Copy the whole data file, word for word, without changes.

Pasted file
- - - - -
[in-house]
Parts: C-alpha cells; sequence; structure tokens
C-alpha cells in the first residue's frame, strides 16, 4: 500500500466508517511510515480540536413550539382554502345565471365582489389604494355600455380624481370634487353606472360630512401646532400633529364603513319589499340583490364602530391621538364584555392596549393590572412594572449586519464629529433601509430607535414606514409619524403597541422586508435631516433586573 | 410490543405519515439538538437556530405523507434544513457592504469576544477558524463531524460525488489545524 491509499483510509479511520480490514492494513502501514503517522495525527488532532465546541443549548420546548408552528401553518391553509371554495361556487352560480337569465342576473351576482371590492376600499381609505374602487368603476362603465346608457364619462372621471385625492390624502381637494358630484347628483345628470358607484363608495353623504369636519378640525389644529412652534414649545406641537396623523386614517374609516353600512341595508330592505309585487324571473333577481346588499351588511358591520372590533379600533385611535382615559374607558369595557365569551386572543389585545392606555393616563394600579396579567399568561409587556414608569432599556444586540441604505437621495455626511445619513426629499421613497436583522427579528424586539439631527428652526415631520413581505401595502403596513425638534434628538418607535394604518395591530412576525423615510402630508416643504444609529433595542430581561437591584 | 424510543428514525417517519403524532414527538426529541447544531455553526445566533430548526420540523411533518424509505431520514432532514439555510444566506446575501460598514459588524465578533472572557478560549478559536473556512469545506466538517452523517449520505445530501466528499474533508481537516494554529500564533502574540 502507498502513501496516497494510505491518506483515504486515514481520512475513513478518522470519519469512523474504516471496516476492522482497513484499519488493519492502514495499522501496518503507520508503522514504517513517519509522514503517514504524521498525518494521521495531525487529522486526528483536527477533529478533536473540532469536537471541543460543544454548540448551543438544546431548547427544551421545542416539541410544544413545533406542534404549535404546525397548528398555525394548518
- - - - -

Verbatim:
[in-house]
Parts: C-alpha cells; sequence; structure tokens
C-alpha cells in the first residue's frame, strides 16, 4: 500500500466508517511510515480540536413550539382554502345565471365582489389604494355600455380624481370634487353606472360630512401646532400633529364603513319589499340583490364602530391621538364584555392596549393590572412594572449586519464629529433601509430607535414606514409619524403597541422586508435631516433586573 | 410490543405519515439538538437556530405523507434544513457592504469576544477558524463531524460525488489545524 491509499483510509479511520480490514492494513502501514503517522495525527488532532465546541443549548420546548408552528401553518391553509371554495361556487352560480337569465342576473351576482371590492376600499381609505374602487368603476362603465346608457364619462372621471385625492390624502381637494358630484347628483345628470358607484363608495353623504369636519378640525389644529412652534414649545406641537396623523386614517374609516353600512341595508330592505309585487324571473333577481346588499351588511358591520372590533379600533385611535382615559374607558369595557365569551386572543389585545392606555393616563394600579396579567399568561409587556414608569432599556444586540441604505437621495455626511445619513426629499421613497436583522427579528424586539439631527428652526415631520413581505401595502403596513425638534434628538418607535394604518395591530412576525423615510402630508416643504444609529433595542430581561437591584 | 424510543428514525417517519403524532414527538426529541447544531455553526445566533430548526420540523411533518424509505431520514432532514439555510444566506446575501460598514459588524465578533472572557478560549478559536473556512469545506466538517452523517449520505445530501466528499474533508481537516494554529500564533502574540 502507498502513501496516497494510505491518506483515504486515514481520512475513513478518522470519519469512523474504516471496516476492522482497513484499519488493519492502514495499522501496518503507520508503522514504517513517519509522514503517514504524521498525518494521521495531525487529522486526528483536527477533529478533536473540532469536537471541543460543544454548540448551543438544546431548547427544551421545542416539541410544544413545533406542534404549535404546525397548528398555525394548518